Rediscovering Limerick #6 – A Trip into Limericks Past

A Trip into Limericks Past

A Trip into Limericks Past – Rediscovering Limerick #6 

Take a trip into Limericks past with I Love Limerick and Limerick’s Life.

Here at I Love Limerick we are proud to present the sixth episode of our web series that delves into the fascinating historical past of Limerick and its people. ‘Rediscovering Limerick’ is a collaboration between Limerick’s Life and I Love Limerick that will help you uncover the many tales that truly define Limerick as a city. 

This week, Limerick historian Sharon Slater takes a trip into Limericks past looking at one of Limerick’s world record breakers, a historical innovator and stories behind some impressive buildings which we walk past on a daily basis. 

A Trip into Limericks Past

Saint Mary’s Cathedral, Limerick, is a cathedral of the Church of Ireland in Limerick, Ireland, which is dedicated to the Blessed Virgin Mary.

This includes some of those who sourced the building materials, the “Sandcot Men”, who plied their trade along with the Abbey and Shannon Rivers for generations. The sand cots can be seen unloading their sand which was dredged at Plassy. The sand cots were then towed by manpower from the head of the canal and their contents sold for two shillings a horseload delivered.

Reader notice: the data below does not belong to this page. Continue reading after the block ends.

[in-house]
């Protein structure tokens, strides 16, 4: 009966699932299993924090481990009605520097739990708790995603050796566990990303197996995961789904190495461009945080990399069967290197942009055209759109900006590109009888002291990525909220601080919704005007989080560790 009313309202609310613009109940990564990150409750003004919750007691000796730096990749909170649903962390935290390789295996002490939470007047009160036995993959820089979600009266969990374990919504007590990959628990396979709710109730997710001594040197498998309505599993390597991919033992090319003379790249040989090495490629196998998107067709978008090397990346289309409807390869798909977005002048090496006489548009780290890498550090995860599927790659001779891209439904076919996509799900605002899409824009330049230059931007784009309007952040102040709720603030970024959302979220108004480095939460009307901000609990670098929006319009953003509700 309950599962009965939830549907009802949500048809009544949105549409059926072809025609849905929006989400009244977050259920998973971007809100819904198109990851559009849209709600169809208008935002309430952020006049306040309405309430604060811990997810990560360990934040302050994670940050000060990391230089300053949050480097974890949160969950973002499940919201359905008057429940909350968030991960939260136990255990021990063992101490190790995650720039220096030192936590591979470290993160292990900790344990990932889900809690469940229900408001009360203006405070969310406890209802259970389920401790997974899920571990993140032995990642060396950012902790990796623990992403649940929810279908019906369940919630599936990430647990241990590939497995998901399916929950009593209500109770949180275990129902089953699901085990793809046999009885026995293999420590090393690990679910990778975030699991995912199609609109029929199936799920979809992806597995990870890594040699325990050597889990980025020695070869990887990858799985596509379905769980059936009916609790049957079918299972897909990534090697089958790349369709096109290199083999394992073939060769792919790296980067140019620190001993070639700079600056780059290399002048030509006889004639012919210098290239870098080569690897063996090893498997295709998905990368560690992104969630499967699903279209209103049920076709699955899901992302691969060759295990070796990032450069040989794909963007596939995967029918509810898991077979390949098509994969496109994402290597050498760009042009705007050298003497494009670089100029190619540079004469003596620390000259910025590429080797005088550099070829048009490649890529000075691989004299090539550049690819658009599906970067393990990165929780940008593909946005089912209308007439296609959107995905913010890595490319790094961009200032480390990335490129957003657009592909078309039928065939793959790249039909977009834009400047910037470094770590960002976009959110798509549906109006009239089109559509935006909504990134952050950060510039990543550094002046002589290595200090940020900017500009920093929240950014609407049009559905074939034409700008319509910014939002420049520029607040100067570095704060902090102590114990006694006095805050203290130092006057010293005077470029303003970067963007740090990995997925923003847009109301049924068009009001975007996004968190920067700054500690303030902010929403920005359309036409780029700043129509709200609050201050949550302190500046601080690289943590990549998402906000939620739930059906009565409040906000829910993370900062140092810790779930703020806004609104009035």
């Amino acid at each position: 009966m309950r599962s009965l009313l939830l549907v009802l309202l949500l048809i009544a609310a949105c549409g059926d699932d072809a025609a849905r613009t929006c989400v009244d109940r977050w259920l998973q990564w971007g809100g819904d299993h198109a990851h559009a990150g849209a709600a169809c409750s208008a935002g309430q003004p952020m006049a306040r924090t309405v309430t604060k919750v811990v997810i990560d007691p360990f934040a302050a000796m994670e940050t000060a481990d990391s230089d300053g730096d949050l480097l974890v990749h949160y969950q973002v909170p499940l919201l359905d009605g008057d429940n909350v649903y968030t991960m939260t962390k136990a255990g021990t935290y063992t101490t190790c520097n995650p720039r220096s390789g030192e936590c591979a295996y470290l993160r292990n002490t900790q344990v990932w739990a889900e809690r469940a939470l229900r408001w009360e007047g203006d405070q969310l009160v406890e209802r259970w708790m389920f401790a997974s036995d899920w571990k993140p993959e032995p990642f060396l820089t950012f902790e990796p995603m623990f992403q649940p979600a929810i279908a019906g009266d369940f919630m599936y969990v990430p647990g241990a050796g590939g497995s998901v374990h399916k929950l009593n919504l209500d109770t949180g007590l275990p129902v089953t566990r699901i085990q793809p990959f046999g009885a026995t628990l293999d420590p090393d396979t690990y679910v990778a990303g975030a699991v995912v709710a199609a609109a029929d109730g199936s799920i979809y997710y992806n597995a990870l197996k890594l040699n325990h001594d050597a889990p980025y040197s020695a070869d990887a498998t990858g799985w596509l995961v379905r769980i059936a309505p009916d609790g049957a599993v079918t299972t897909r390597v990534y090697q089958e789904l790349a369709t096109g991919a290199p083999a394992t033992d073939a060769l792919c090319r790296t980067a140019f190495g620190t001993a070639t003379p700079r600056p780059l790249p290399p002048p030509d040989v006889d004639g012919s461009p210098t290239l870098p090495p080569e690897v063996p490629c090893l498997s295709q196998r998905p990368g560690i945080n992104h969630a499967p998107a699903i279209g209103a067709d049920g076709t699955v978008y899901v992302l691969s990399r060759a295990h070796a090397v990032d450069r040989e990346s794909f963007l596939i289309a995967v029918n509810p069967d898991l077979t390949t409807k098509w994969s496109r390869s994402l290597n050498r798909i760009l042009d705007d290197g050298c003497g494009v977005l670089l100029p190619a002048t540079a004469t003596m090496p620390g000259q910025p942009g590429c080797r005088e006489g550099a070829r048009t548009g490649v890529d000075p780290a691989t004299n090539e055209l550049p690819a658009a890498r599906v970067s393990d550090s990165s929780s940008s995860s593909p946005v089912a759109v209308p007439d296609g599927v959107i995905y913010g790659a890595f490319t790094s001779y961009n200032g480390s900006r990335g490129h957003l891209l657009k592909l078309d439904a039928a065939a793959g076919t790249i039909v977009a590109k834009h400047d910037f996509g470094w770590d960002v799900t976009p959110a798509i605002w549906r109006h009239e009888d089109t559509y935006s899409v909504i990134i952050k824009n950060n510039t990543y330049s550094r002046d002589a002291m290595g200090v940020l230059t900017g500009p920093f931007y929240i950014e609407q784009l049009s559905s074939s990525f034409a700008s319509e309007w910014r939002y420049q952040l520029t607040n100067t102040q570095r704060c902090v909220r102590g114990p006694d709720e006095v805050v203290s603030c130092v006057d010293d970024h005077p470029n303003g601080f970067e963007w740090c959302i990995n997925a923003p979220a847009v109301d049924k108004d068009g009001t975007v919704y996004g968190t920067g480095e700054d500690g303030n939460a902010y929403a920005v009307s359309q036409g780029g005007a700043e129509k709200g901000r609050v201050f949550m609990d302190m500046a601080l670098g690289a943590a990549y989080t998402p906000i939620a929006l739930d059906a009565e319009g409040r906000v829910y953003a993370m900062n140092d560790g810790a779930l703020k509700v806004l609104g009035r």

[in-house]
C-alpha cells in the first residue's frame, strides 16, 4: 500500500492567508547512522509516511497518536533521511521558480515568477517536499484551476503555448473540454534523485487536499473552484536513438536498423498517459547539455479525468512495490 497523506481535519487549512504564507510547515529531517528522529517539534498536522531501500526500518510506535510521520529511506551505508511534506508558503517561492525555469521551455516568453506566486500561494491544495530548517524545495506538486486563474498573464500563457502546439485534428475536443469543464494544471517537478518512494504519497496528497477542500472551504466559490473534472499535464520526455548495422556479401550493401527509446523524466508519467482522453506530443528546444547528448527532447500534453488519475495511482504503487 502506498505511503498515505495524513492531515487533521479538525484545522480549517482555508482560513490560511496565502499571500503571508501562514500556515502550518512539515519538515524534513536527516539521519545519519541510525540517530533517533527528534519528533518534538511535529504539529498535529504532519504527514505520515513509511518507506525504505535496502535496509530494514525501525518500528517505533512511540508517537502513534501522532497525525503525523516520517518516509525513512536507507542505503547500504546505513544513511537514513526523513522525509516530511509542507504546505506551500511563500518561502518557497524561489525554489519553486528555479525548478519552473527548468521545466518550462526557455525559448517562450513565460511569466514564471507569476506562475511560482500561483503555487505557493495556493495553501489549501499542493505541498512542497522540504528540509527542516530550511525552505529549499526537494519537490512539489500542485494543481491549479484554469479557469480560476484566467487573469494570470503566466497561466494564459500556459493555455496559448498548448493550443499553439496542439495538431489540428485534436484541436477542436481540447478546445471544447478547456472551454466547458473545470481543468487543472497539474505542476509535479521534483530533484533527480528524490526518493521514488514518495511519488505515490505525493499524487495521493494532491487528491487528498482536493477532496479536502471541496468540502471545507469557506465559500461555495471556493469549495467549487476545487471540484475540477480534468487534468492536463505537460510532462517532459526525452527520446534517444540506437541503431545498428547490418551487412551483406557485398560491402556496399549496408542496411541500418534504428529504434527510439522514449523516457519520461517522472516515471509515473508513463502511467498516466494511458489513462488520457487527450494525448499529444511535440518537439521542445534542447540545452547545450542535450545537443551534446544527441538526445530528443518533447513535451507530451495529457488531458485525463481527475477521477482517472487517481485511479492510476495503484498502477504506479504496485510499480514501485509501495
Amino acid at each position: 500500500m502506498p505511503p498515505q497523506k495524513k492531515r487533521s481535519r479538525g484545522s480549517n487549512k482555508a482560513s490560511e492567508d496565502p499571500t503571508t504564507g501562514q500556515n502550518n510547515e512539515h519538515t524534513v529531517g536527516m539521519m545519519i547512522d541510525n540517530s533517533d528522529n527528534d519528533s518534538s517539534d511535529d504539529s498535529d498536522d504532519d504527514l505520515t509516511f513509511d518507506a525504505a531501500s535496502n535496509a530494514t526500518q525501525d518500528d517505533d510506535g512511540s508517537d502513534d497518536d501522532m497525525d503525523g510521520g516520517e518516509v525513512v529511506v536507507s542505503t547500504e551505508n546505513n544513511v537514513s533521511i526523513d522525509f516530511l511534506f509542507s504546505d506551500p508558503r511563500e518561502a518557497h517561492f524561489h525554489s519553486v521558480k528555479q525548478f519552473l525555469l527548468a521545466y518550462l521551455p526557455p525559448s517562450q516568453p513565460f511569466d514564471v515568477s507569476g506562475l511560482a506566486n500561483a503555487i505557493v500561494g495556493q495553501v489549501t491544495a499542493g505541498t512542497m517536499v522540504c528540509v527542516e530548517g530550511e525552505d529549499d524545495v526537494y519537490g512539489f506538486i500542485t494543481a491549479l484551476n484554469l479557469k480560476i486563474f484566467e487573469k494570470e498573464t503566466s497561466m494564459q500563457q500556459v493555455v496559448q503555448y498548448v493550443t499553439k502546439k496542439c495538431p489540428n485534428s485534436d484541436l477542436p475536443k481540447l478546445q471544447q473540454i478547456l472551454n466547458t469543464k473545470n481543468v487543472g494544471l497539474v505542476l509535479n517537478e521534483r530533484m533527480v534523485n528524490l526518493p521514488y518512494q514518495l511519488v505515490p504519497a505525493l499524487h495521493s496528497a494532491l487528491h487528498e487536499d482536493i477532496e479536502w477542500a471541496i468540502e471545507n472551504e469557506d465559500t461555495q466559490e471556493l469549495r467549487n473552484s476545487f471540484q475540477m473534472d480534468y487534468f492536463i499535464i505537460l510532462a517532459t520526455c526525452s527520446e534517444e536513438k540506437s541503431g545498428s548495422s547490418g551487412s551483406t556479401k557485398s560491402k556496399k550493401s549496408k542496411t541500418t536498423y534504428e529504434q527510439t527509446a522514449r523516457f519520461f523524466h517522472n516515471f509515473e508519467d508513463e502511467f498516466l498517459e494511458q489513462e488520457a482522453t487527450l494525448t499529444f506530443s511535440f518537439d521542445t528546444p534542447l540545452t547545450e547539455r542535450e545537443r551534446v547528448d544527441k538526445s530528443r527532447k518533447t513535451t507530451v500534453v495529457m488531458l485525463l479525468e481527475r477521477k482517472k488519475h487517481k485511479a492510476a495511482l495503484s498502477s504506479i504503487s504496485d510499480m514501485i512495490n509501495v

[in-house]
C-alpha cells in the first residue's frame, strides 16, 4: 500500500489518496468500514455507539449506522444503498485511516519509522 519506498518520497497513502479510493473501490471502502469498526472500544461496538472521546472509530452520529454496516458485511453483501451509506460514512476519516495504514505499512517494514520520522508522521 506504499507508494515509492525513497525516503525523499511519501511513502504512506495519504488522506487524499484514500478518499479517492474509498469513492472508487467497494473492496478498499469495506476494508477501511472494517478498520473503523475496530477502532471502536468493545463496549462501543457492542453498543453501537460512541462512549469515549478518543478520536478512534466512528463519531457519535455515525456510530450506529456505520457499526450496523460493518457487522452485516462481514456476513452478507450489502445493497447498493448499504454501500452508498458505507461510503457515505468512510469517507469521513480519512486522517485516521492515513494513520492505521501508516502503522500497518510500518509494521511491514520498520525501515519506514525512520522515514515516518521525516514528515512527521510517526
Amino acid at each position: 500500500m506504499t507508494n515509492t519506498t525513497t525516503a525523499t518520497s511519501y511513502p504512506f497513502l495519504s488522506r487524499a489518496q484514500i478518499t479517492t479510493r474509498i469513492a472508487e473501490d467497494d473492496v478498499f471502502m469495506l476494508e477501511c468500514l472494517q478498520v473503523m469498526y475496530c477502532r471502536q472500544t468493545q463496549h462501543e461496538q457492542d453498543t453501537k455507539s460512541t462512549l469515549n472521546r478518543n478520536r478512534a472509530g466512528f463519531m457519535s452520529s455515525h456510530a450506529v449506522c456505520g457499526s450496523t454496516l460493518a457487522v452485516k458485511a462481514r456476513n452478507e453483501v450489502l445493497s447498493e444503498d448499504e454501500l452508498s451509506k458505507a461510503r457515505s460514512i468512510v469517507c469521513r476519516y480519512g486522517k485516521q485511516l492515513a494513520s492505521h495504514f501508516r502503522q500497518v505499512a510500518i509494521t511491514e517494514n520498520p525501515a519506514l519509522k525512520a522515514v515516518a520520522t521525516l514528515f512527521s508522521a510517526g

We visit one of the oldest graveyards in the city at St. Mary’s Cathedral as well as Mount Saint Lawrence, and speak about a few of the eternal residents. The cathedral grounds holds United Nations Memorial Plaque with the names of all the Irish men who died while serving in the United Nations Peacekeepers. The physician Samuel Crumpe, Prince Milo of Montenegro, the first female mayor of Limerick Frances Condell and Bishop Charles Graves are also interred in the grounds.

The last High King of Munster, Domnall was purportedly buried in the Cathedral, with the remnants of his stone coffin still visible in the Cathedral chancel. Bishop Cornelius O’Dea is buried alongside several other Bishops of Limerick in what is believed to be an Episcopal vault underneath the chancel itself. Also notable are the Sexton, Barrington, Boyd and Vanderkiste tombs along the south entrance pathway.

Additionally, in this video, we discover a hidden gem, a Prince. Make sure to watch and find out!

Rediscovering Limerick is researched, written and presented by Sharon Slater of Limerick’s Life

For more information about Limerick’s Life, click here.

For more Rediscovering Limerick episodes, click here.

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